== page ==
1939 – 1958 Series 8M,2R,1R,1M,1U,9T,79C,95C
The No. 212 is often referred to as the baby of the motor grader family and was the replacement for the No. 10 auto patrol. The No. 212 represented the third in size of Caterpillar’s line of motor graders. Many of the features found in the larger models, however, were retained in the No. 212 which made it the most advanced machine in its class. It was offered in both gas and diesel engine options and both tandem axle and single axle drive options. The robust little unit featured a 10 ft. blade offering a full range of settings for ditching, grading, shoulder, and bank cutting up to 90 degrees. Four speed sliding gear transmission with “in-between” speeds available by use of the hand throttle. The low cost made it an ideal model for smaller governmental bodies and contractors. It still had the proper weight-to-horsepower ratio, good blade positions, a sturdy transmission with correct working speeds to utilize a full engine horsepower, and a capacity to do a full range of motor grader jobs just like its bigger brothers.
Production of the No. 212 started in 1939 as a single axle drive with the 3400G gas engine (8M). A 4 cylinder 3 ¾” bore by 5” stroke producing 32 HP. The 8M ended production with only 89 units being built from 1939-1941. In 1940 production started on the tandem axle drive axle with the same 3400G gas engine (2R). The 2R ended its production run with 63 units being built from 1940-1942. The gas versions of the No. 212 are rare in the collector world.
Pictured here is the Gas 3400G engine
In 1940 the No. 212 was also available with a diesel engine, the D3400 with a gas starting engine. A 4 cylinder 3 ¾” bore by 5” stroke producing 35 HP. It was still available in tandem and single axle options. The tandem option (1R) was produced from 1940-1943 with 1130 units produced. The single axle option (1M) was produced form 1939-1942 having 299 units built. Production on the No. 212 temporarily came to an end in 1943 due to the wartime demands, and then resumed in 1946 as a tandem axle unit (1U), this was a short-lived run with 368 units being built from 1946-1947.
Pictured here is a 1M No.212
1947 saw a new run of the No. 212 with the new updated D311 diesel engine. The 4 cylinder, 4” bore by 5” stoke D311 had a significant increase in horsepower when comparing to the D3400. The early 9T’s peaked at 45 HP, but at serial number 9T507 the HP was increased to 50 HP. From 1947-1957 (9T) there were 5220 No. 212’s built making it the largest production run of the No. 212. 1947-1954 (9T1-9T4504) shared the same serial number prefix for both tandem axle and single axle drive options, but in 1955 tandem axle drives became the only option available. The entire production run of 9T’s had a gas starting engine. A direct electric start option for the No. 212 came available in 1955 through 1957 (79C). 196 units were built with the direct electric start option. There was also an Australian built No. 212 that was the equivalent to the 9T model built in the USA. There was 166 No. 212’s built in Australia with the serial number prefix 95C.
Picture here is a 9T No.212
Late Model No.212 Specs:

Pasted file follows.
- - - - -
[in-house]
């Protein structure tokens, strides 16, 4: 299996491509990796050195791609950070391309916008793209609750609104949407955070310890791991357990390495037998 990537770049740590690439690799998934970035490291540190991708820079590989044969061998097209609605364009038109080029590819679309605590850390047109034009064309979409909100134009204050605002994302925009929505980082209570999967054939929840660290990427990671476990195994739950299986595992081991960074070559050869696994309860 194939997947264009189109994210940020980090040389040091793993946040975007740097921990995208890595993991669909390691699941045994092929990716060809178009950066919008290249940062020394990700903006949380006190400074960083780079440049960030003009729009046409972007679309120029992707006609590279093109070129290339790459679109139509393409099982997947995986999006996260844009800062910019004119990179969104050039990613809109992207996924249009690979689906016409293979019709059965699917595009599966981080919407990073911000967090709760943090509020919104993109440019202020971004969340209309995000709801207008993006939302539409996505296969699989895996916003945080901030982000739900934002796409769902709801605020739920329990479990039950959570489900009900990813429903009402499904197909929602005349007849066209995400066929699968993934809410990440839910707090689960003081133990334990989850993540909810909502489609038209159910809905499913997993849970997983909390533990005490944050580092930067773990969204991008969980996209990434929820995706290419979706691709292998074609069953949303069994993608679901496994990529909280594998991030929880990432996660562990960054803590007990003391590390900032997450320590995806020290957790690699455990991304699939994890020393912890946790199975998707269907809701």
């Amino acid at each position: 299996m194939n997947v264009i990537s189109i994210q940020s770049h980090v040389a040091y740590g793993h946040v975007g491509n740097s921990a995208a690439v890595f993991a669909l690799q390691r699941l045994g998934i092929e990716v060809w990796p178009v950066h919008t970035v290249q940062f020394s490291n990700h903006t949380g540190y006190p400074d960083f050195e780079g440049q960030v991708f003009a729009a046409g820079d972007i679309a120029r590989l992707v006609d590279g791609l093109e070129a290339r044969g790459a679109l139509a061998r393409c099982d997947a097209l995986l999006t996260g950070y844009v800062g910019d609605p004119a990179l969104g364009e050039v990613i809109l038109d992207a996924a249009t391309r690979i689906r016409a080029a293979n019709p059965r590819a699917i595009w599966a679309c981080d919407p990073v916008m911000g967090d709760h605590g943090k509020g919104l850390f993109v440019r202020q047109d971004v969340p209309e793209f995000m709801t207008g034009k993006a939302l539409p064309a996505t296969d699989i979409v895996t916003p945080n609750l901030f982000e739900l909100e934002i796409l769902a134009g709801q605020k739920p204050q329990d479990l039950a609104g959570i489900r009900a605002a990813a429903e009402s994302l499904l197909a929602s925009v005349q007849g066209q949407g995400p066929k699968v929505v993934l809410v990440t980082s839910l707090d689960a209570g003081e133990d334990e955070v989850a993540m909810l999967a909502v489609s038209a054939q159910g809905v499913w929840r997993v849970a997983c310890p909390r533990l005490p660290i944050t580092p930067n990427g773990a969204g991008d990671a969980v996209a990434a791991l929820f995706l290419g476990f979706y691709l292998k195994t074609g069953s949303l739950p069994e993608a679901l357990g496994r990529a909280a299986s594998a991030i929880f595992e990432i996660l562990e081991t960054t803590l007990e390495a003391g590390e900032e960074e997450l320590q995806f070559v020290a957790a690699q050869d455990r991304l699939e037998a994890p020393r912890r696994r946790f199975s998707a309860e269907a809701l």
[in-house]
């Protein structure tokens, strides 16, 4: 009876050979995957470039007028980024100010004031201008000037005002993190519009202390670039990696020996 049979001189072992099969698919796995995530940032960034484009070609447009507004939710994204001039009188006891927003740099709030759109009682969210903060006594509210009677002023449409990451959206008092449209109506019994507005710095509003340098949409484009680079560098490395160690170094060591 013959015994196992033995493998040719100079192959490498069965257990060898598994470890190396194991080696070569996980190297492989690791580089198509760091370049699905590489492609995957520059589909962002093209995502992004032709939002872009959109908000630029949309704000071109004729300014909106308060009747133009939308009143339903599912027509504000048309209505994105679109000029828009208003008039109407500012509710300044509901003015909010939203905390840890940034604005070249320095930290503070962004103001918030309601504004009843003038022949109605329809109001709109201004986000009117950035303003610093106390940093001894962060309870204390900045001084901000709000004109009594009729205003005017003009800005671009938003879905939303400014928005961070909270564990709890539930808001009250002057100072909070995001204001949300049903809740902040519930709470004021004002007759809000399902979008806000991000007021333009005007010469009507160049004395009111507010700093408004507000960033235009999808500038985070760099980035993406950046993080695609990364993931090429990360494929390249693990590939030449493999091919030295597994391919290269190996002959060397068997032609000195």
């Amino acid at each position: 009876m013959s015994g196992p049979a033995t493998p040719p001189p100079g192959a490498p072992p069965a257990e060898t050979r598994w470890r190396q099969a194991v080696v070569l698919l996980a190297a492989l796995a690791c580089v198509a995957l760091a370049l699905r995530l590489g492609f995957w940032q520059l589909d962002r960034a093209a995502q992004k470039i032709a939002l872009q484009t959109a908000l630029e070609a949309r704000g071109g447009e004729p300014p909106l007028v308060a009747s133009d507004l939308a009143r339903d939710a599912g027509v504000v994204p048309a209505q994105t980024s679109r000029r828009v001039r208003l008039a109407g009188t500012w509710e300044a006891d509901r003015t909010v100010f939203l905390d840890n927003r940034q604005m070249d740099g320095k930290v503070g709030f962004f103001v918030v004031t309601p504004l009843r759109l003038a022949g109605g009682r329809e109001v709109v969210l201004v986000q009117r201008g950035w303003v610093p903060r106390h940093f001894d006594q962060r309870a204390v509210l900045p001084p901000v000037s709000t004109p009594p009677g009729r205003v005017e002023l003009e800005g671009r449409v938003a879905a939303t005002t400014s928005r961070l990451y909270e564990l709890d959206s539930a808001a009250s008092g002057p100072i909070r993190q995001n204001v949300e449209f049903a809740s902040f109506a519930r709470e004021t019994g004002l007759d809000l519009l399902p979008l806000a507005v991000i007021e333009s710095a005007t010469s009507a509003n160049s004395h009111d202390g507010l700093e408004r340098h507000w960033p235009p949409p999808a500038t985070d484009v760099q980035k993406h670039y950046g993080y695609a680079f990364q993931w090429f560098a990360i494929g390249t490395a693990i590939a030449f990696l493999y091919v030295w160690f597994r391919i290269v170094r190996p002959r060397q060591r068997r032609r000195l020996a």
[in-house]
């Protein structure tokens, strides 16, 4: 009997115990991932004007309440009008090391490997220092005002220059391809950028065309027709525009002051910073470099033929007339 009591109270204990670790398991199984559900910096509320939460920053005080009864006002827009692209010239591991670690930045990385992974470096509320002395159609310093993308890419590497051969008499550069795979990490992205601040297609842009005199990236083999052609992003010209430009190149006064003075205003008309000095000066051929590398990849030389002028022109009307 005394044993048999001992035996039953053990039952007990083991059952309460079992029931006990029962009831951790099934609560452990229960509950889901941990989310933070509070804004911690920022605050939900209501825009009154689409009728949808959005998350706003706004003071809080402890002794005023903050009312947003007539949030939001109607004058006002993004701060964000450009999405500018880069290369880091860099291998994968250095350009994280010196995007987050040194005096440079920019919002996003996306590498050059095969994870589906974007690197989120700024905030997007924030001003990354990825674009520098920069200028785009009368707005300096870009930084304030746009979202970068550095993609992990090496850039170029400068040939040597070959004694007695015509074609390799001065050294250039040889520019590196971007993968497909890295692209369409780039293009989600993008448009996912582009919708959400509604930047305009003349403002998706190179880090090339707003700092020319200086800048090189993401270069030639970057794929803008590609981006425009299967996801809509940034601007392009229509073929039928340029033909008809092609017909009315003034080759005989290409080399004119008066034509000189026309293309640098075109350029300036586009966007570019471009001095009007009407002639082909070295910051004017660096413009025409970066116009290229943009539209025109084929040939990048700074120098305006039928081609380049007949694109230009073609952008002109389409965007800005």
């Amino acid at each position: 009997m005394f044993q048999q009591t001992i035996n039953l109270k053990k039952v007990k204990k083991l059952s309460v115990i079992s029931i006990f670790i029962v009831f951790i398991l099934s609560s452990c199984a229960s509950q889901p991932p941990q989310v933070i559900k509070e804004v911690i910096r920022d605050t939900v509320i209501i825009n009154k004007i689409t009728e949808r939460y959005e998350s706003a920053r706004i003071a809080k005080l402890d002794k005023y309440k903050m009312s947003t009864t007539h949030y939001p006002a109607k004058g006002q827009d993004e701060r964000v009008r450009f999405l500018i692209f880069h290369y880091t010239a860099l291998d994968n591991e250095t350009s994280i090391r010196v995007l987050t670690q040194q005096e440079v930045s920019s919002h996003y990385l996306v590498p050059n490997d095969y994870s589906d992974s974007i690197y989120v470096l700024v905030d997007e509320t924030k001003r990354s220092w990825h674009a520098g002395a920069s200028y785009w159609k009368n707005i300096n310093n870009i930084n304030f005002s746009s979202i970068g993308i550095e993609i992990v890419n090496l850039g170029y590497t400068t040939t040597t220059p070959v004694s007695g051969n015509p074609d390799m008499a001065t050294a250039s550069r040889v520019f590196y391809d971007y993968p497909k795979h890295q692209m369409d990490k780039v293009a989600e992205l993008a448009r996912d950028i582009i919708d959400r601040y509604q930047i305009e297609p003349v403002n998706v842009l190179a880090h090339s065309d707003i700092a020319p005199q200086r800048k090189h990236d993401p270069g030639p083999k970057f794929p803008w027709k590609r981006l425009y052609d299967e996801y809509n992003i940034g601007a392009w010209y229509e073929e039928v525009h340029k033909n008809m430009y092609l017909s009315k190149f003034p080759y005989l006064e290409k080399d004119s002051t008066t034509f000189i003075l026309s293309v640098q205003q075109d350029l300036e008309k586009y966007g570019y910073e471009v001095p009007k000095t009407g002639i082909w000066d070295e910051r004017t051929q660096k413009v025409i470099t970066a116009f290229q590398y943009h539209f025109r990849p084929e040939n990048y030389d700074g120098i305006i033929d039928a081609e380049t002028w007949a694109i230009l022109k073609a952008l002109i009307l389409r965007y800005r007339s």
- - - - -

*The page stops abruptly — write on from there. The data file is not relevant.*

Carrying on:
Operating Weight – Single Drive 11,390 lbs/Tandem Drive 13,670 lbs
Height with cab – 9’6”
Height without cab – 7’
Length – Single Drive 21’/Tandem Drive 21’11”
Speeds @ max RPM – 1st 2.0 mph, 2nd 3.1 mph, 3rd 4.9 mph, 4th 11.9 mph, Rev 2.8 mph
|1939||8M1 - 8M16||1M1 - 1M66|
|1940||8M17 - 8M85||2R1 - 2R20||1R1 - 1R177||1M67 - 1M283|
|1941||8M86 - 8M89||2R21 - 2R59||1R178 - 1R602||1M284 - 1M298|
|1942||2R60 - 2R63||1R603 - 1R866||1M299 - 1M299|
|1943||1R867 - 1R1130|
|1946||1U1 - 1U218|
|1947||1U219 - 1U368||9T1 - 9T110|
|1948||9T111 - 9T395|
|1949||9T396 - 9T911|
|1950||9T912 - 9T1857|
|1951||9T1858 - 9T2801|
|1952||9T2802 - 9T3625|
|1953||9T3626 - 9T4053|
|1954||9T4054 - 9T4504|
|1955||9T4505 - 9T4784||79C1 - 79C75||95C1 - 95C89|
|1956||9T4785 - 9T5021||79C76 - 79C153||95C90 - 95C77|
|1957||9T5022 - 9T5220||79C154 - 79C196||95C78 - 95C160|
|1958||95C161 - 95C166|
Optional equipment/attachments included: Steel Cab, Scarifier, Bulldozer, Snow Wing, Snowplow, Heater and Defroster, Engine Enclosures, Lighting, Blade Extensions, and a 12-foot blade.
The operator’s platform and controls provided operators with a comfortable place from which to work for the day. If an operator had to stand all day to see his work, he was easily fatigued and therefore less productive. Critical sight lines to the front wheels, toe of the blade and circle while seated, were made possible because the blade lift gear housings were mounted on the dash out of the operator’s vision.
The Long Radius side shift rack was the real secret in the superiority of Caterpillar Motor Graders. Not only did it give the No.212 a full range of blade movement, but it allowed you to obtain a wider range of blade positions quickly and without the having to adjust the telescopic links which increased jobsite efficiency. The rack also allowed the use of a lower mainframe out the front of the machine which made for better stability and visibility.
The members here at ACMOC have a wealth of knowledge on Caterpillar tractors and machinery. Join today and you'll find digitized original manuals, historical photos, helpful members, and a wealth of information whether you have a No. 212 or are thinking you need one like the rest of us here at ACMOC, and trust us, you do need one. The ACMOC Members Library contains Operation and Maintenance Instructions books, Parts Catalogs and Serviceman’s Reference Manuals, as well as links to YouTube videos.
Created by Nathan Duncan